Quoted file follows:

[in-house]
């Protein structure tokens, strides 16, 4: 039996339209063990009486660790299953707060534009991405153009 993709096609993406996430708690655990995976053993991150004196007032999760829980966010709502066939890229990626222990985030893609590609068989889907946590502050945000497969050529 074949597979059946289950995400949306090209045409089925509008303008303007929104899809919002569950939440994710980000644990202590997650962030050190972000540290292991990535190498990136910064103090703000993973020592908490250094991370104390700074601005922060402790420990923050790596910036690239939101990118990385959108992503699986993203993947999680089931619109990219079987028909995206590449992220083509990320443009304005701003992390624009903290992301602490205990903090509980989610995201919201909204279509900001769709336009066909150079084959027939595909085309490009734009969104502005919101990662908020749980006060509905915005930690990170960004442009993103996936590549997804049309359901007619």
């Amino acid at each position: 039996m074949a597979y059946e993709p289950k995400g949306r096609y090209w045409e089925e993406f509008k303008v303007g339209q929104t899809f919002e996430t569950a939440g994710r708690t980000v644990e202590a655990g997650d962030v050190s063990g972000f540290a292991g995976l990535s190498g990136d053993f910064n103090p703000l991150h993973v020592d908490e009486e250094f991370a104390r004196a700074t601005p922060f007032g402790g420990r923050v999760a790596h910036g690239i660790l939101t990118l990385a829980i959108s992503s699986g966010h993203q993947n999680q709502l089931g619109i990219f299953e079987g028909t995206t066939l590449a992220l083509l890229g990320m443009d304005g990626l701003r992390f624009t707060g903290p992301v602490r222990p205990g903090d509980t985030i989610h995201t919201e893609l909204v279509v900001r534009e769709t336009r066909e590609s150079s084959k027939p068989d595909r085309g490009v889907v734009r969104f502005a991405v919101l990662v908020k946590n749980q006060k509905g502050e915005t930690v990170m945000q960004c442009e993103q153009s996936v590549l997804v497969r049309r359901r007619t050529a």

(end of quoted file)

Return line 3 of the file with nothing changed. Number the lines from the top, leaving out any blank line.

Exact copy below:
């Amino acid at each position: 039996m074949a597979y059946e993709p289950k995400g949306r096609y090209w045409e089925e993406f509008k303008v303007g339209q929104t899809f919002e996430t569950a939440g994710r708690t980000v644990e202590a655990g997650d962030v050190s063990g972000f540290a292991g995976l990535s190498g990136d053993f910064n103090p703000l991150h993973v020592d908490e009486e250094f991370a104390r004196a700074t601005p922060f007032g402790g420990r923050v999760a790596h910036g690239i660790l939101t990118l990385a829980i959108s992503s699986g966010h993203q993947n999680q709502l089931g619109i990219f299953e079987g028909t995206t066939l590449a992220l083509l890229g990320m443009d304005g990626l701003r992390f624009t707060g903290p992301v602490r222990p205990g903090d509980t985030i989610h995201t919201e893609l909204v279509v900001r534009e769709t336009r066909e590609s150079s084959k027939p068989d595909r085309g490009v889907v734009r969104f502005a991405v919101l990662v908020k946590n749980q006060k509905g502050e915005t930690v990170m945000q960004c442009e993103q153009s996936v590549l997804v497969r049309r359901r007619t050529a």